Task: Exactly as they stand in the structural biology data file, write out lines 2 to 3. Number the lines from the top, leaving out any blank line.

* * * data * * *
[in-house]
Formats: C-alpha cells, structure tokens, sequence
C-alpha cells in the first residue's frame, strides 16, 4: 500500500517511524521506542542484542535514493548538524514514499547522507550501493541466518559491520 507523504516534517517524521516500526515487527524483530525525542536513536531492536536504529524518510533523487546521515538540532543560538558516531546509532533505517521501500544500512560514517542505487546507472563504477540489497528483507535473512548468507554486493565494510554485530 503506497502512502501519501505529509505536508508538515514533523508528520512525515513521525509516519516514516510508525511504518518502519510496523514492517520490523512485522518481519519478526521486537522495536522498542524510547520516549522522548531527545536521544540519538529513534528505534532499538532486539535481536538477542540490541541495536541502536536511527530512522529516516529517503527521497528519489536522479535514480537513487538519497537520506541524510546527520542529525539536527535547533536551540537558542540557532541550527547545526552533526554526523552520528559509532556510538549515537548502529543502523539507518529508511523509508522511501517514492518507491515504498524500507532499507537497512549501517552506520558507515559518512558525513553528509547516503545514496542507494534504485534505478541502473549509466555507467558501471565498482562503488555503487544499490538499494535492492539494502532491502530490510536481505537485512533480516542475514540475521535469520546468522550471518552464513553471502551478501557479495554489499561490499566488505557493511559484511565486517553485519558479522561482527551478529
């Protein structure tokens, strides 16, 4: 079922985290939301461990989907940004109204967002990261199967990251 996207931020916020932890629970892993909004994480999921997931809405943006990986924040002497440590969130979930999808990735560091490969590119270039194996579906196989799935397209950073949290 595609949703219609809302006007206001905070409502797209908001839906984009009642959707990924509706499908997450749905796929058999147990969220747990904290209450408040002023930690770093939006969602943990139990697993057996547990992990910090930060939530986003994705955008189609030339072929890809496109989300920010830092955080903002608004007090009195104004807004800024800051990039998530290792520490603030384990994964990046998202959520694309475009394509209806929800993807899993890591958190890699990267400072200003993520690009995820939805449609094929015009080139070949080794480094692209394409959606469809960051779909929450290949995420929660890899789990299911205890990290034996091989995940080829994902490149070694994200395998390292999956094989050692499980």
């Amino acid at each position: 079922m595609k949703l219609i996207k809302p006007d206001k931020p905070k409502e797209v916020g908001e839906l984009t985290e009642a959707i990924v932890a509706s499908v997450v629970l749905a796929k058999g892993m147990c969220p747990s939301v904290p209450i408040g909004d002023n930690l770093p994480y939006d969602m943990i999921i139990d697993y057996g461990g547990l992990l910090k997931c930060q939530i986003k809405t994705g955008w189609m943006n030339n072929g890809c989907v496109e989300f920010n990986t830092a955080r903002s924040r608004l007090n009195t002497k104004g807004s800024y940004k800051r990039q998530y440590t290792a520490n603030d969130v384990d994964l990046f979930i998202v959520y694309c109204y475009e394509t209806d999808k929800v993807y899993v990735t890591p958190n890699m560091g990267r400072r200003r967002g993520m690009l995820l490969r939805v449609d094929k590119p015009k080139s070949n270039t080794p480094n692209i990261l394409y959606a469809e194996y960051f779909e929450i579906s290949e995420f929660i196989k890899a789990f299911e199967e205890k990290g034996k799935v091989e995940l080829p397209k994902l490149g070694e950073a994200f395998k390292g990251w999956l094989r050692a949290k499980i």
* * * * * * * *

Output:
Formats: C-alpha cells, structure tokens, sequence
C-alpha cells in the first residue's frame, strides 16, 4: 500500500517511524521506542542484542535514493548538524514514499547522507550501493541466518559491520 507523504516534517517524521516500526515487527524483530525525542536513536531492536536504529524518510533523487546521515538540532543560538558516531546509532533505517521501500544500512560514517542505487546507472563504477540489497528483507535473512548468507554486493565494510554485530 503506497502512502501519501505529509505536508508538515514533523508528520512525515513521525509516519516514516510508525511504518518502519510496523514492517520490523512485522518481519519478526521486537522495536522498542524510547520516549522522548531527545536521544540519538529513534528505534532499538532486539535481536538477542540490541541495536541502536536511527530512522529516516529517503527521497528519489536522479535514480537513487538519497537520506541524510546527520542529525539536527535547533536551540537558542540557532541550527547545526552533526554526523552520528559509532556510538549515537548502529543502523539507518529508511523509508522511501517514492518507491515504498524500507532499507537497512549501517552506520558507515559518512558525513553528509547516503545514496542507494534504485534505478541502473549509466555507467558501471565498482562503488555503487544499490538499494535492492539494502532491502530490510536481505537485512533480516542475514540475521535469520546468522550471518552464513553471502551478501557479495554489499561490499566488505557493511559484511565486517553485519558479522561482527551478529